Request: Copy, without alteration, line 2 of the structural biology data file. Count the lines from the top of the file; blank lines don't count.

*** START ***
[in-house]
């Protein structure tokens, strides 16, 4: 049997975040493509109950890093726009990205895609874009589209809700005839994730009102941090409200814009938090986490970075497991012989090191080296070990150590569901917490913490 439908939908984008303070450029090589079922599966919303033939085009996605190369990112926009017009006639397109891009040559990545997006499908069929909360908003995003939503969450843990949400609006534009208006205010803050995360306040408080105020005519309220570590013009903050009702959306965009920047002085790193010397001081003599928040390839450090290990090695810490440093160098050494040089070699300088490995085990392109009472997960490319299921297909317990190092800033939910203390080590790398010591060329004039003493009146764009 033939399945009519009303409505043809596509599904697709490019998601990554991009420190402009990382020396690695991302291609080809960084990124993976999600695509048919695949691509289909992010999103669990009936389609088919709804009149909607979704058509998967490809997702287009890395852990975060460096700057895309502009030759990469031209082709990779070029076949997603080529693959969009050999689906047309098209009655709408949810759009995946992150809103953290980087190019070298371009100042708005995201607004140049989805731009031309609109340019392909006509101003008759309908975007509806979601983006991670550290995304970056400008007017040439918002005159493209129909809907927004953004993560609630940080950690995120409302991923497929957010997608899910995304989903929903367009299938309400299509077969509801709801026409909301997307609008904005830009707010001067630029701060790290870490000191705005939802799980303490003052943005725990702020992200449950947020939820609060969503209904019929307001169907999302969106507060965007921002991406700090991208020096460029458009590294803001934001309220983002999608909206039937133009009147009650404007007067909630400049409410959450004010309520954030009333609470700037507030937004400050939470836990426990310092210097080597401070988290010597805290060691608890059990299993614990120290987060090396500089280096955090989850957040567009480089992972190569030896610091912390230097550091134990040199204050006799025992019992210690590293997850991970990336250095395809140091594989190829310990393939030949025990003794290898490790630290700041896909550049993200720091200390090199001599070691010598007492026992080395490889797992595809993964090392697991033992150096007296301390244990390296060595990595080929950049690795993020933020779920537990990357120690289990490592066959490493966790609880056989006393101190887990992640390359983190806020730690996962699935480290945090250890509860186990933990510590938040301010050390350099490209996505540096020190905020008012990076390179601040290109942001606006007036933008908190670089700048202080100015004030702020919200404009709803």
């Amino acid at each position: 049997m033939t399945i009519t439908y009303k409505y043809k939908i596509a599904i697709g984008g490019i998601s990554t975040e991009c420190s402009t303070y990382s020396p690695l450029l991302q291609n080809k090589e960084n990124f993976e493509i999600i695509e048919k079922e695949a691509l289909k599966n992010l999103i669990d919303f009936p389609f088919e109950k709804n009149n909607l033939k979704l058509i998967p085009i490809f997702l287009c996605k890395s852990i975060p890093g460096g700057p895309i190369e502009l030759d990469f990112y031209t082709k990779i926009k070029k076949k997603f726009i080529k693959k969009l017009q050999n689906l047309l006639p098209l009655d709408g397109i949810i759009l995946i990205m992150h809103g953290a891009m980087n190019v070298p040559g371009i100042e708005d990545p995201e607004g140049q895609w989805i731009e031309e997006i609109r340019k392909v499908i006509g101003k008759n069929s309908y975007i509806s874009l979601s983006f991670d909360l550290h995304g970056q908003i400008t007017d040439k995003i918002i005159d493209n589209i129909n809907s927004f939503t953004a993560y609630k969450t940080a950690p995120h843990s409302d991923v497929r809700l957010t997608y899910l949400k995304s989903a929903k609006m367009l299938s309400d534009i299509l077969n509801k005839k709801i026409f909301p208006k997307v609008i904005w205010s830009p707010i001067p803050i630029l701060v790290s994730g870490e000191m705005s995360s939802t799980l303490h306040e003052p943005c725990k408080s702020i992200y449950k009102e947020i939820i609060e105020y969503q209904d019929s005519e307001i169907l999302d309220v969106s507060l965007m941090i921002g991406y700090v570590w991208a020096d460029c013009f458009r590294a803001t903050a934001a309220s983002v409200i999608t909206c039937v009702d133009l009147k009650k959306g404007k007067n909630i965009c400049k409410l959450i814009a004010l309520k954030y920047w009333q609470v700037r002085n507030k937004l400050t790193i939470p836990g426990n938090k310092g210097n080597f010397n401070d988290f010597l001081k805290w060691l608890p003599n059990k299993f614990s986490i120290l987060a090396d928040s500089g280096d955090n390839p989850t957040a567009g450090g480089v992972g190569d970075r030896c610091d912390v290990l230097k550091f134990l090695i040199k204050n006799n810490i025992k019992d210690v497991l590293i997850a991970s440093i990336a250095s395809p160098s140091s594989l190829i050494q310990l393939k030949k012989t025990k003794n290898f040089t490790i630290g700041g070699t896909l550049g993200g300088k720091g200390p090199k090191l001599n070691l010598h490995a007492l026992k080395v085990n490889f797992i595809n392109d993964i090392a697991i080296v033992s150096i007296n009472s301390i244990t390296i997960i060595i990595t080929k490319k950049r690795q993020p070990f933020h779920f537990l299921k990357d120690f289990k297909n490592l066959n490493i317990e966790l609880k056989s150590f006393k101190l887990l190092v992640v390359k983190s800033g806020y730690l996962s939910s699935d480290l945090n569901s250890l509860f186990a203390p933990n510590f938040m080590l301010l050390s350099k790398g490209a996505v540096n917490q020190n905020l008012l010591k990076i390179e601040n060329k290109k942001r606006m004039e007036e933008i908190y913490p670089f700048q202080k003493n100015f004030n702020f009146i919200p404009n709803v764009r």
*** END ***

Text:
């Protein structure tokens, strides 16, 4: 049997975040493509109950890093726009990205895609874009589209809700005839994730009102941090409200814009938090986490970075497991012989090191080296070990150590569901917490913490 439908939908984008303070450029090589079922599966919303033939085009996605190369990112926009017009006639397109891009040559990545997006499908069929909360908003995003939503969450843990949400609006534009208006205010803050995360306040408080105020005519309220570590013009903050009702959306965009920047002085790193010397001081003599928040390839450090290990090695810490440093160098050494040089070699300088490995085990392109009472997960490319299921297909317990190092800033939910203390080590790398010591060329004039003493009146764009 033939399945009519009303409505043809596509599904697709490019998601990554991009420190402009990382020396690695991302291609080809960084990124993976999600695509048919695949691509289909992010999103669990009936389609088919709804009149909607979704058509998967490809997702287009890395852990975060460096700057895309502009030759990469031209082709990779070029076949997603080529693959969009050999689906047309098209009655709408949810759009995946992150809103953290980087190019070298371009100042708005995201607004140049989805731009031309609109340019392909006509101003008759309908975007509806979601983006991670550290995304970056400008007017040439918002005159493209129909809907927004953004993560609630940080950690995120409302991923497929957010997608899910995304989903929903367009299938309400299509077969509801709801026409909301997307609008904005830009707010001067630029701060790290870490000191705005939802799980303490003052943005725990702020992200449950947020939820609060969503209904019929307001169907999302969106507060965007921002991406700090991208020096460029458009590294803001934001309220983002999608909206039937133009009147009650404007007067909630400049409410959450004010309520954030009333609470700037507030937004400050939470836990426990310092210097080597401070988290010597805290060691608890059990299993614990120290987060090396500089280096955090989850957040567009480089992972190569030896610091912390230097550091134990040199204050006799025992019992210690590293997850991970990336250095395809140091594989190829310990393939030949025990003794290898490790630290700041896909550049993200720091200390090199001599070691010598007492026992080395490889797992595809993964090392697991033992150096007296301390244990390296060595990595080929950049690795993020933020779920537990990357120690289990490592066959490493966790609880056989006393101190887990992640390359983190806020730690996962699935480290945090250890509860186990933990510590938040301010050390350099490209996505540096020190905020008012990076390179601040290109942001606006007036933008908190670089700048202080100015004030702020919200404009709803």